East Lindsey District Council is set to launch a series of initiatives to boost the region’s economy with particular focus on tourism and town centres.
The authority says it has ‘no plans’ to axe any of its loss making town markets, and is launching two schemes designed to help businesses.
Regarding tourism, ELDC is hoping a series of articles in national publications will attract more visitors and improve already impressive figures.
On the downside, the district council has confirmed the So Festival - which attracted thousands of visitors to inland towns like Louth and Horncastle - will only take place in coastal resorts both this year and for the foreseeable future.
Details of the authority’s plans emerged during a presentation by Coun Adam Grist, ELDC’s Portfolio Holder for Market Towns and the Rural Economy, at a meeting of town councillors in Horncastle last week.
Coun Grist said that it had been ‘incredibly difficult’ for ELDC to produce a balanced budget for 2018 - because of severe cuts in funding.
However, he stressed the council was determined to do everything it could to help existing businesses and attract new investment.
Coun Grist was questioned by some councillors about the viability of markets.
Some of the markets date back nearly 800 years, but Coun Grist admitted ELDC was currently subsidising them by between £50-60,000 a year.
He admitted markets in many towns - including Louth, Alford, Horncastle and Spilsby - were ‘not what they once were’ and were struggling to attract customers and stallholders.
Coun Grist said one of the main problems for markets - and town centres in general - was the increasing popularity of internet shopping.
He confirmed ELDC was talking to other authorities to explore ways of stimulating markets, which he stressed still had an important role to play.
However, he admitted the impact of internet shopping was likely to increase.
He added: “Shopping patterns are changing.
“As a nation, we are spending furiously on the internet.
“As a result, markets and high streets in general are going to be increasingly challenged to survive.”
Coun Grist revealed ELDC had brought in a discount price for stallholders who booked in advance.
He also said the council was experimenting with ‘pop up’ market stalls which, although not popular with traders, would save ELDC thousands of pounds in transport costs.
Coun Grist revealed officers from ELDC had been talking to their counterparts in Saffron Walden, Essex, which recently won a national award for markets.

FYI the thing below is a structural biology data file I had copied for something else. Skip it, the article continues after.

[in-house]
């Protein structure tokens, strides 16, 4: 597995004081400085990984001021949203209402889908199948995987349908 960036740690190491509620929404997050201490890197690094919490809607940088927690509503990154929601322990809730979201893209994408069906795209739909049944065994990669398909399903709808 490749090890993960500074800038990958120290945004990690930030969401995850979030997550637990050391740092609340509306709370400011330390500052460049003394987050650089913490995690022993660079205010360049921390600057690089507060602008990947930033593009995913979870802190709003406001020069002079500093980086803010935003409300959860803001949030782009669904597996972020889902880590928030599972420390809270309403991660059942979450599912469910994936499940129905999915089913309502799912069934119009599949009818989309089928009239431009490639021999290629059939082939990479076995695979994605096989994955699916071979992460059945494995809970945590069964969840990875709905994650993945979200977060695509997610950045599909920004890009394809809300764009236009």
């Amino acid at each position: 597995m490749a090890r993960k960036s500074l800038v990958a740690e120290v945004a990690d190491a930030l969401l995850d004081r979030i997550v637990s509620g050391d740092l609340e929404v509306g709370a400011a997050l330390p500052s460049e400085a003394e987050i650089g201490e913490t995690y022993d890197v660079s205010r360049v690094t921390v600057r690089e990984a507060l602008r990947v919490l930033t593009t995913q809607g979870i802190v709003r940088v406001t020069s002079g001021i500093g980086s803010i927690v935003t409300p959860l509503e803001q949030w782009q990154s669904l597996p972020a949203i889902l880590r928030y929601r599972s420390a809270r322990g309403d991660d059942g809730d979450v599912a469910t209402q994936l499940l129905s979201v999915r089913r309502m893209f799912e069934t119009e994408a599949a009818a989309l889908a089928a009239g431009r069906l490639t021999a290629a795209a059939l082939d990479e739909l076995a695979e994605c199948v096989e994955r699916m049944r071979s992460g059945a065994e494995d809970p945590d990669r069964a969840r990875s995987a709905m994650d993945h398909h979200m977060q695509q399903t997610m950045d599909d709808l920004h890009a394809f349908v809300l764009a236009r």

He said: “In truth, they are not doing much different to us.
“We have no plans to change the pattern of our markets.
“Clearly, though, there will come a time when we have to have a difficult conversation (about the future of markets),but we are not at that stage yet.”
Regarding tourism, Coun Grist hailed the ‘Love Lincolnshire Wolds’ campaign and website as a major success.
He said a number of national publications had sent representatives to the Wolds last year and a series of articles were due to be published over the coming weeks, highlighting the attraction of the Wolds and its market towns.
He said some of the articles would focus on cycling and walking, and confirmed the authority was hoping to open up new routes.
Coun Grist added the new promotions would be an addition to ongoing efforts to attract visitors.
However, he admitted that ELDC‘s own funds for promoting new tourism initiatives were tight.
Coun Grist went on to discuss the future of town centres amid reports many established businesses across the district are struggling.
In Horncastle, for example, two major banks have pulled out of the town and their former premises have still to be occupied.
Coun Grist said ELDC was setting up a ‘micro business’ grant fund.
He revealed businesses with a maximum of nine employees could apply for grants of up to £3,000 to help with what he called ‘innovation and support’ projects.
He also confirmed ELDC was bringing back the ‘shop front’ grants which are designed to improve the appearance of town centres.
He said individual businesses would be able to apply for funding so premises ‘were part of the street scene, rather than looking dilapidated’.
Coun Grist accepted it was a difficult time for all retailers but stressed that independently-owned outlets had a vital role to play in the local economy - and in plans to attract more visitors.